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McCain Institute Co-Hosts event with ASU’s Cronkite School of Journalism “Defending Democracy in the Disinformation Age”

Nationwide network of experts on Arizona politics, journalism, elections, and combatting misinformation convened at the Walter Cronkite School of Mass Media and Journalism in Phoenix

Watch a recording of the event HERE

The McCain Institute at Arizona State University (ASU) co-hosted “Defending Democracy in the Disinformation Age,” an event uniting community leaders to discuss technology’s impact on American democracy and disinformation’s impact on vulnerable communities.

“Senator John McCain, proud son of this great state, was very focused on democracy here in the United States, but also democracy and human rights around the world.” said Director for Democracy Programs Paul Fagan. “All eyes will be on Arizona and a few other states these next few months, which is why we’re discussing foreign election interference, polarization, the impact of disinformation on vulnerable communities, and local journalism.”

For decades, technology has fostered the advancement of freedom, transparency, and liberty. The more technology has been employed in elections and allowed people to access information, the more democracy benefitted. Yet, over time, technology also became a tool to undermine democracy. To address these threats, the McCain Institute and the Cronkite School launched a task force on Defeating Disinformation Attacks on U.S. Democracy. Yesterday’s event focused on the impact of social media on democracy, the decline of local journalism, technology regulation, Arizona and local elections, and disinformation’s impact on veterans and the military community.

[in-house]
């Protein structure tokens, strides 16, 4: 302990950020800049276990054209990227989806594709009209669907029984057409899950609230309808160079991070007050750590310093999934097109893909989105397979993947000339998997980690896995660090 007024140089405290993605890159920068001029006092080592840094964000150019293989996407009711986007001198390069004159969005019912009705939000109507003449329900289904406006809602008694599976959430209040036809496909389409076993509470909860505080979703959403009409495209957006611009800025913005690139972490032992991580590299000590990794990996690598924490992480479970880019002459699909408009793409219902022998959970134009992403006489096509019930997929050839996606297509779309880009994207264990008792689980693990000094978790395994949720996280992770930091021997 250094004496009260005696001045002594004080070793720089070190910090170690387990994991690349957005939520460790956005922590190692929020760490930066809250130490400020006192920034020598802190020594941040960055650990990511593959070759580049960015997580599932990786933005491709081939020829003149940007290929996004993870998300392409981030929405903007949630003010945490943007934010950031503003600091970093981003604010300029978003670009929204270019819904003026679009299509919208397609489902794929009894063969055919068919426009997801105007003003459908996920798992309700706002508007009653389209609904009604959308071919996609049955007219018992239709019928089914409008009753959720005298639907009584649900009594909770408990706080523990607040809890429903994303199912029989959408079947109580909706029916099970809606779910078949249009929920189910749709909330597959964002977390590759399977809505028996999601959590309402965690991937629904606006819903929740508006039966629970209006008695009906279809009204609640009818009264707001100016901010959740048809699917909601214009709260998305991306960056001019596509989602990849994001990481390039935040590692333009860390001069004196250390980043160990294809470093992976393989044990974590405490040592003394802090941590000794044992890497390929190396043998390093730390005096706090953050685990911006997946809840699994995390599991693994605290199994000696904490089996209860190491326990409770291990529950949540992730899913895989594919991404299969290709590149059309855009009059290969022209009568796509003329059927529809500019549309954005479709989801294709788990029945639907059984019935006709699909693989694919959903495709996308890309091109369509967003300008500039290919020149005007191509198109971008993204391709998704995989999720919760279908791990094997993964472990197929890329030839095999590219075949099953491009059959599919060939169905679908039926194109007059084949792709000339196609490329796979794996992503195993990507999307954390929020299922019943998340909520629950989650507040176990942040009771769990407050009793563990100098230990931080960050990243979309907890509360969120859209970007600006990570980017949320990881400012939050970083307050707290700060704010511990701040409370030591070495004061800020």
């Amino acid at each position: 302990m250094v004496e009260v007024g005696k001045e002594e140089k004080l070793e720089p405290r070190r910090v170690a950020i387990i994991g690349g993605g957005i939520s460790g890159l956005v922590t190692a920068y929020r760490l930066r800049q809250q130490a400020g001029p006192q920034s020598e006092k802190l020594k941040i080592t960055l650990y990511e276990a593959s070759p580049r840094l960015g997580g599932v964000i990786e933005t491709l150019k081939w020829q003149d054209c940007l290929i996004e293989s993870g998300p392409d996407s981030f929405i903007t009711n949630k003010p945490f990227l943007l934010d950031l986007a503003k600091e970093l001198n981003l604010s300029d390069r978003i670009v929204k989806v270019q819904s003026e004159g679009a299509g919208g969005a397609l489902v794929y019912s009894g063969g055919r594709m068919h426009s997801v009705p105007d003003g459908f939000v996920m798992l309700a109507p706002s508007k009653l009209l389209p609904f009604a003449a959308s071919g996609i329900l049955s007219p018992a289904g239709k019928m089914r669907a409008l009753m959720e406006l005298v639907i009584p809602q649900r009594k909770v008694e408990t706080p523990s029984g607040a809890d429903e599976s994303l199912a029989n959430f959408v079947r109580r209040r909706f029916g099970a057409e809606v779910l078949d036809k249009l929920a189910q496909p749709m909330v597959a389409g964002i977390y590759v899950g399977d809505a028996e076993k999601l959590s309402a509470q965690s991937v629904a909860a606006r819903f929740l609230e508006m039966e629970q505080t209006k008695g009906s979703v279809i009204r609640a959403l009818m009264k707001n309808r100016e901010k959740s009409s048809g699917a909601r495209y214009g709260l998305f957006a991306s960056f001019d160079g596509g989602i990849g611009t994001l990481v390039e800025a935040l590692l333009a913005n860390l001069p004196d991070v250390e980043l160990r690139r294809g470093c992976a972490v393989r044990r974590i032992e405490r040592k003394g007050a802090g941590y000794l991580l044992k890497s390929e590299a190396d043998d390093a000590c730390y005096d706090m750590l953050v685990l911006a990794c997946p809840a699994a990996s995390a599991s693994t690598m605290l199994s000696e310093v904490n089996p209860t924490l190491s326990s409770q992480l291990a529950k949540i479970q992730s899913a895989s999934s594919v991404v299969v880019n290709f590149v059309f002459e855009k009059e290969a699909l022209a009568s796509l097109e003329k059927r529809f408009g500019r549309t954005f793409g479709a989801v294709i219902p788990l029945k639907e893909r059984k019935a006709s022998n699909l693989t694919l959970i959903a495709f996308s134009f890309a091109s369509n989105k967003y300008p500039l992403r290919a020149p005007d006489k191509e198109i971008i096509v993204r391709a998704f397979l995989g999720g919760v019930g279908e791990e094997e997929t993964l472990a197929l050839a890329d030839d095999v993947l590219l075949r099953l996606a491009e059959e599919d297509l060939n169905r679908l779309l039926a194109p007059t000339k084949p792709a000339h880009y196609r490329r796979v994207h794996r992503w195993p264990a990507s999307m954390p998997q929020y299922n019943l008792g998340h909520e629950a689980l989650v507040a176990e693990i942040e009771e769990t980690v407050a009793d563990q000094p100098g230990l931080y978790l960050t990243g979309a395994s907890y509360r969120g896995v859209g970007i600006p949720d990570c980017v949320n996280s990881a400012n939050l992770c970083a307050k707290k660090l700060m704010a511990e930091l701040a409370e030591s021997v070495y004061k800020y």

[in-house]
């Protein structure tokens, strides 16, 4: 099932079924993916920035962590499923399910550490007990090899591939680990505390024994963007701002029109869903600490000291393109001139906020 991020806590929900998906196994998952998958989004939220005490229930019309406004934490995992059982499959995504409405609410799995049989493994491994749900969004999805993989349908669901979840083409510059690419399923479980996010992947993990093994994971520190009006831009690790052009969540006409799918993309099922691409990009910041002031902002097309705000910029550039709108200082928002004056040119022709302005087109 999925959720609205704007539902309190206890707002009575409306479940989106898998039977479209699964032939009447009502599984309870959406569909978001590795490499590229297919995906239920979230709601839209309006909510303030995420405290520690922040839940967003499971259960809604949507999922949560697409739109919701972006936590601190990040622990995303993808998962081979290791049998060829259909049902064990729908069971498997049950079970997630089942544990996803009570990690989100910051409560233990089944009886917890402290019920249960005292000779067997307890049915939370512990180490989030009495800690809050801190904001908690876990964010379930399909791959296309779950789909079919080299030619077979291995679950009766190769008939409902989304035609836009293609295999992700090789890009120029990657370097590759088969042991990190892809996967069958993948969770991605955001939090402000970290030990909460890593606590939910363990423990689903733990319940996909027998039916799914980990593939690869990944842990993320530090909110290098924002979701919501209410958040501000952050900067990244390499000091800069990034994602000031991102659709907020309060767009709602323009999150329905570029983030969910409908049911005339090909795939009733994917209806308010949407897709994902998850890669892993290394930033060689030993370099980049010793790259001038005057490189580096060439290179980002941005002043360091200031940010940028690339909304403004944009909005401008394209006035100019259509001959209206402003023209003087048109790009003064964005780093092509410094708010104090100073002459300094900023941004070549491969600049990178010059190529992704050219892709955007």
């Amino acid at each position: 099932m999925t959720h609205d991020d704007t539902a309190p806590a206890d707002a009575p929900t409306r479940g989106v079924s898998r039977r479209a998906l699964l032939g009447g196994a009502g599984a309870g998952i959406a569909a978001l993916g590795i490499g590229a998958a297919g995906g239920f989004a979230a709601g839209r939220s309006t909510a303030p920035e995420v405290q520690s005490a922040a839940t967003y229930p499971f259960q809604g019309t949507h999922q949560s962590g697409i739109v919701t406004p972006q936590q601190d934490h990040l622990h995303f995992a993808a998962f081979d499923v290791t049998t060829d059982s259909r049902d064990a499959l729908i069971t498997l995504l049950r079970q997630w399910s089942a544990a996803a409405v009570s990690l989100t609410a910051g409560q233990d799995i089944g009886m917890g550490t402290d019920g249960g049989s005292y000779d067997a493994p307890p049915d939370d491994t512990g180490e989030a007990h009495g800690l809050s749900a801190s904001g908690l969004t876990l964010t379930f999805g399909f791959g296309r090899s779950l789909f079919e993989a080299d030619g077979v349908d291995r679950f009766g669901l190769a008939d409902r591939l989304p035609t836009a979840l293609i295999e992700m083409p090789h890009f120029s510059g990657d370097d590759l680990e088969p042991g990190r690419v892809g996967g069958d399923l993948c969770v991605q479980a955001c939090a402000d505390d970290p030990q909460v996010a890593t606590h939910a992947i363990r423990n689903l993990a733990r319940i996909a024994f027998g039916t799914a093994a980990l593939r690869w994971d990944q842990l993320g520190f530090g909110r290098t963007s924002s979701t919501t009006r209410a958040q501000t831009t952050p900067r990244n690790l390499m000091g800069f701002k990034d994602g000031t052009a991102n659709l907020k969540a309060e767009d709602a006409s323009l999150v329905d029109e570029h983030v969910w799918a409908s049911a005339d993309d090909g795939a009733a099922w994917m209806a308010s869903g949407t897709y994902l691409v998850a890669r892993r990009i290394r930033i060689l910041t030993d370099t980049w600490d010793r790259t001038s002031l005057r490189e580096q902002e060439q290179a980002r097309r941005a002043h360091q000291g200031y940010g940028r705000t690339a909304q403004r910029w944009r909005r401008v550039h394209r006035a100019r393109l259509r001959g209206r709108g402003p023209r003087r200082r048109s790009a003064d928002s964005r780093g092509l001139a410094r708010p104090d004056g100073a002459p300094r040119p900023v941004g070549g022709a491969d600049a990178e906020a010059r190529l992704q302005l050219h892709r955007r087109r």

“A healthy democracy, as I’ve said, relies on the free flow of reliable, accurate information,” said Walter Cronkite School of Mass Media and Journalism Dean Battinto Batts Jr. “The journalism industry, including journalism schools, play an essential role in helping people build media and literacy skills.”

“What is so important about media literacy is that it kind of goes beyond just identifying if something is true or false; it really looks at a broader understanding of the media landscape,” said National Association for Media Literacy Education Executive Director Michelle Ciulla Lipkin. “We need to build in more empathetic conversations and more understanding around these communities that really are vulnerable.”

“With the growing use of misinformation campaigns in the digital age, creating safeguards for vulnerable populations is essential for a more resilient society. When I look at foreign interference… it’s just slow modifications of the narrative over time,” said Arizona State University Professor Dr. Joshua Garland. “In an instance where a non-shared reality exists, common ground is impossible because of a polluted information environment. Teaching citizens how to counter false narratives and recognize disinformation empowers communities working towards a more informed society.”

The McCain Institute works across the political spectrum to sustain and deepen our democratic institutions and practices. Learn more about the McCain Institute’s Democracy Programs HERE.

Publish Date
April 16, 2024